Though it was the final event in Strikeforce history, Saturday's fight card has a more similar feel to a season finale of The Ultimate Fighter, with competitors looking to prove themselves to the UFC brass.
While there's a good chance a majority of the fighters will make their way to the Octagon in 2013, a sense of urgency was still in the air as the competitors tried to remove any doubt.
It has become increasingly popular for fighters to leave the matchmaking to the matchmakers during post-fight interviews. However, after beating Dion Staring on Saturday's Showtime broadcast of Strikeforce, Cormier laid out his 2013 schedule.
"April 20th on Fox," Cormier said. "I signed my UFC contract. Frank Mir, you and me, let's do it...I'm gonna let Jon Jones defend his belt April 27th. Then, I'm gonna kick his ass in the fall."
Cormier is already considered one of the best heavyweights in the world. However, Cormier's teammate, Cain Velasquez, holds the UFC heavyweight title, so he is considering a move to light heavyweight to make a run at the 205-pound championship.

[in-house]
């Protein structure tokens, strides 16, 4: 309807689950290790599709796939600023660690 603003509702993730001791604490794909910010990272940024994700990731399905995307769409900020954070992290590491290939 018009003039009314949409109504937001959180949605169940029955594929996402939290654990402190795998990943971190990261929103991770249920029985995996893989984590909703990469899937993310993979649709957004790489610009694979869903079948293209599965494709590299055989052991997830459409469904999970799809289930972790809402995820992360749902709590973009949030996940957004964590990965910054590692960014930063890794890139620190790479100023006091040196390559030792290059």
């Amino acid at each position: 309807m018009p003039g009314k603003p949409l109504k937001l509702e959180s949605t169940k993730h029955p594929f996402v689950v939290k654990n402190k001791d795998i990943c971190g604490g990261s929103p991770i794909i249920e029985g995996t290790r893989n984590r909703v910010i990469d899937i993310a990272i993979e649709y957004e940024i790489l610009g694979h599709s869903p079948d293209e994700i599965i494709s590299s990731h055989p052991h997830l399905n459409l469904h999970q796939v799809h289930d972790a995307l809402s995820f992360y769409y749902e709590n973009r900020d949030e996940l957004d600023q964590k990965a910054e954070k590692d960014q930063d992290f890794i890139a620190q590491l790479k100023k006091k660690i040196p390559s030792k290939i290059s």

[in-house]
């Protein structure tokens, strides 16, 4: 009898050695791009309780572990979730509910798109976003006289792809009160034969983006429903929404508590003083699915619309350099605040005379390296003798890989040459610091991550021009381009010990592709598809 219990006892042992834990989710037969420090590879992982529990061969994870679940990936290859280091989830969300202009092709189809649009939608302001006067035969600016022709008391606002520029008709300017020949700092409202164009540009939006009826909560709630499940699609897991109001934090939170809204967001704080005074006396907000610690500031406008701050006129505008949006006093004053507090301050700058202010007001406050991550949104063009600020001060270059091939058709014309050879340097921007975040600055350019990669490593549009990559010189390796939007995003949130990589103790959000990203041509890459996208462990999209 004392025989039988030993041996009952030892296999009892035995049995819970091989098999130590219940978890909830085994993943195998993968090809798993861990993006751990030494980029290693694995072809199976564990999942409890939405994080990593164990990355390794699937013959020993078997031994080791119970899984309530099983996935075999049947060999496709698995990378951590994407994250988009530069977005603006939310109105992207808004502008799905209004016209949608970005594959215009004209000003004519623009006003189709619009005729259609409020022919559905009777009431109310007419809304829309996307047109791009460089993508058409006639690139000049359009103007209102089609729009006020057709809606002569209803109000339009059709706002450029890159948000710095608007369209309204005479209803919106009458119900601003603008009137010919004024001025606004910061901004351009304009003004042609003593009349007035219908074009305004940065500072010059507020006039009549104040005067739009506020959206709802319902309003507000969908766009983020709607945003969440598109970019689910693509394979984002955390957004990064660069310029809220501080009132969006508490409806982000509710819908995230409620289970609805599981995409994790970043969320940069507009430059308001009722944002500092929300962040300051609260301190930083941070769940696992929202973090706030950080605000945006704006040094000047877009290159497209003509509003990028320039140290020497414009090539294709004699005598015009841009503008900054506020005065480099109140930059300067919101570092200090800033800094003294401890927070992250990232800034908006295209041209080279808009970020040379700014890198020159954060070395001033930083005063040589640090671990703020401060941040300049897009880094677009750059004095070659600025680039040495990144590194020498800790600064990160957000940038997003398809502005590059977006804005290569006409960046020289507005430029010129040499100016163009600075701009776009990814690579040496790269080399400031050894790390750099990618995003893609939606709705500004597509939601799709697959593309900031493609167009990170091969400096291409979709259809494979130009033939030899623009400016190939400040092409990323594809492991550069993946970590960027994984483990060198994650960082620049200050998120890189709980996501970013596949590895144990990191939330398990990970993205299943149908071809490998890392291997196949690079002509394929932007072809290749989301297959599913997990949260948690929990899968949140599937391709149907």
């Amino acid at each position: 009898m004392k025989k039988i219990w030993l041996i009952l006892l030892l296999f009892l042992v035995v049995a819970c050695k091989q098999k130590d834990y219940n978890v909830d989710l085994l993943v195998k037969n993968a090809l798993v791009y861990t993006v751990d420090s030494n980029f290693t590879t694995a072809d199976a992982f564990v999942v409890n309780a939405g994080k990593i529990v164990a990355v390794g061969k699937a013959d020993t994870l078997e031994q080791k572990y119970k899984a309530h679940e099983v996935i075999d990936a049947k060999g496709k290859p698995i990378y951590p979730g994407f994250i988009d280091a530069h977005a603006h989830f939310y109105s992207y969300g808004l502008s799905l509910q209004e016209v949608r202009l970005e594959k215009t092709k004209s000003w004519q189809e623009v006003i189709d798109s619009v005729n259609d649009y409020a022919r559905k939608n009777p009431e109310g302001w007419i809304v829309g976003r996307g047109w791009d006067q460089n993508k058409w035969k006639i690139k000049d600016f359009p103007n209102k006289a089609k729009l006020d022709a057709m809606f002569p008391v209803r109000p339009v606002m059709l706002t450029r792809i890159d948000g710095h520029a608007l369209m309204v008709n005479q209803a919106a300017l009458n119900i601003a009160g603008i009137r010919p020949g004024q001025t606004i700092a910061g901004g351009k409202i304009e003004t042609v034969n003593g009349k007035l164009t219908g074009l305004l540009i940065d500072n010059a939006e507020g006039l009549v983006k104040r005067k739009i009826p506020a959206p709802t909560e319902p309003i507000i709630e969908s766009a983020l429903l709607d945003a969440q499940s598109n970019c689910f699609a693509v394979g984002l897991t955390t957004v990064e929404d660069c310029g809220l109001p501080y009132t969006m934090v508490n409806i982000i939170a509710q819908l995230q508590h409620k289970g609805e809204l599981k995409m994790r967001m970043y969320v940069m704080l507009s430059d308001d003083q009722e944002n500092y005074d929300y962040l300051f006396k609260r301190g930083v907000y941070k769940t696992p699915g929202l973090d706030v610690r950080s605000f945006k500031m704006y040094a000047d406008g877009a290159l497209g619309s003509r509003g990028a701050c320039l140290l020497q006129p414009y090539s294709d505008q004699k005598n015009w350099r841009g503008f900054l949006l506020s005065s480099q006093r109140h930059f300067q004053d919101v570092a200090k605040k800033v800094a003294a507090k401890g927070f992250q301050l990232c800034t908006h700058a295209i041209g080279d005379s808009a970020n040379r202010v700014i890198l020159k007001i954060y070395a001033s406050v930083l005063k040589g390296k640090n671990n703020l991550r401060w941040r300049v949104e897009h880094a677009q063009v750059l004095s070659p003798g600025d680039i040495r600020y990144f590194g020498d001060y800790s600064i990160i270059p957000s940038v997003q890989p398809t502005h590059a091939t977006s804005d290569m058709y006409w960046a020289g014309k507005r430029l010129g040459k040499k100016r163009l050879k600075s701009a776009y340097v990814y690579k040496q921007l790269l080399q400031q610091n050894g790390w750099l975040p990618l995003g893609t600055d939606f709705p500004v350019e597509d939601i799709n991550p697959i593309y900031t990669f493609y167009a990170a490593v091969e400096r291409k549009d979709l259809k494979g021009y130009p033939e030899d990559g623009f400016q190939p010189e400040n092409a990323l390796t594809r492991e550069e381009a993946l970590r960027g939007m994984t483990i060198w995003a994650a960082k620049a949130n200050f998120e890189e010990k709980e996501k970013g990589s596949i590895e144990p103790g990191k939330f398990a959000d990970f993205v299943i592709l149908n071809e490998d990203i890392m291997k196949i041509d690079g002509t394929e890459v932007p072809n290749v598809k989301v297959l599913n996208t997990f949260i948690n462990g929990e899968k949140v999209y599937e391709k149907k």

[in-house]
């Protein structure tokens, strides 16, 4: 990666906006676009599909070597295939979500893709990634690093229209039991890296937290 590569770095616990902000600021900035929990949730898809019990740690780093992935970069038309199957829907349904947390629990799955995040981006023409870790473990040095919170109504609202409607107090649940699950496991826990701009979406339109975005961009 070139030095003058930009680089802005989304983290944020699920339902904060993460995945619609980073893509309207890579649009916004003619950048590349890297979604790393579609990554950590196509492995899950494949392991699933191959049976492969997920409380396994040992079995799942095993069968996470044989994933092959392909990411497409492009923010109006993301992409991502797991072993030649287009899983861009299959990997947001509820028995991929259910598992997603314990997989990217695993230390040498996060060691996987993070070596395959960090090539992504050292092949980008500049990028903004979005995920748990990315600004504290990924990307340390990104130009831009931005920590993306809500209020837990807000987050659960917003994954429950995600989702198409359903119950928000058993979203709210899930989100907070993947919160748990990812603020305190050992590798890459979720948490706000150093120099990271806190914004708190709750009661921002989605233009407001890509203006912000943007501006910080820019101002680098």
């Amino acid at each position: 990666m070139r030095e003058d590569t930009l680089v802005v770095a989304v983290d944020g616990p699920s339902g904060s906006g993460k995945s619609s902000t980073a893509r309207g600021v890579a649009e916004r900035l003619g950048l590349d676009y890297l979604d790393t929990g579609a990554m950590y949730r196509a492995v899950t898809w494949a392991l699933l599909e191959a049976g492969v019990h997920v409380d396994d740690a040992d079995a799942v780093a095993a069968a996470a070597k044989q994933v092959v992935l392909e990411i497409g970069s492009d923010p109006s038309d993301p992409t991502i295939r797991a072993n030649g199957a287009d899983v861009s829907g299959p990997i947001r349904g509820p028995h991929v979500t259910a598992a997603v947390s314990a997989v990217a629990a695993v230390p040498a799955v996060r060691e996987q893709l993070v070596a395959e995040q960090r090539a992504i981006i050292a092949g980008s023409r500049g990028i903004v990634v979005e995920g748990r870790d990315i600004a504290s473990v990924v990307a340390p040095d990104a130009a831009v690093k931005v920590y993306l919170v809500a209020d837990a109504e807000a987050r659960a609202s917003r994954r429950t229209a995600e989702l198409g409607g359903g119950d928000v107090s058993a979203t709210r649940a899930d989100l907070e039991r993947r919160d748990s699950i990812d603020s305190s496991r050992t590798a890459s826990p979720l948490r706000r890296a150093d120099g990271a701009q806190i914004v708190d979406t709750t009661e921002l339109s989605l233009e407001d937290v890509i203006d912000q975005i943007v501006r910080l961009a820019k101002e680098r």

Though Ryan Couture was out-struck by K.J. Noons on his feet and could not find a way to take the fight to the ground at all, the son of MMA legend Randy Couture was awarded a split-decision win in his final Strikeforce appearance.
Entering the fight as an underdog, Couture performed much better than expected and earned himself a UFC roster spot in all likelihood, but he was handed a win he didn't quite deserve.
After his submission win over Ed Herman, Ronaldo "Jacare" Souza performed his patented alligator imitation in celebration.
Even on a fight card that saw Josh Barnett's throat-slashing celebration, Souza's post-fight performance stood above the rest.
Although Tarec Saffiedine and Pat Healy train in different locations, both competitors represent Team Quest.
With Team Quest co-founder Dan Henderson sitting cageside, Saffiedine was able to beat Nate Marquardt in the main event.
Additionally, Healy continued his winning streak with another Team Quest co-founder, Matt Lindland, in his corner.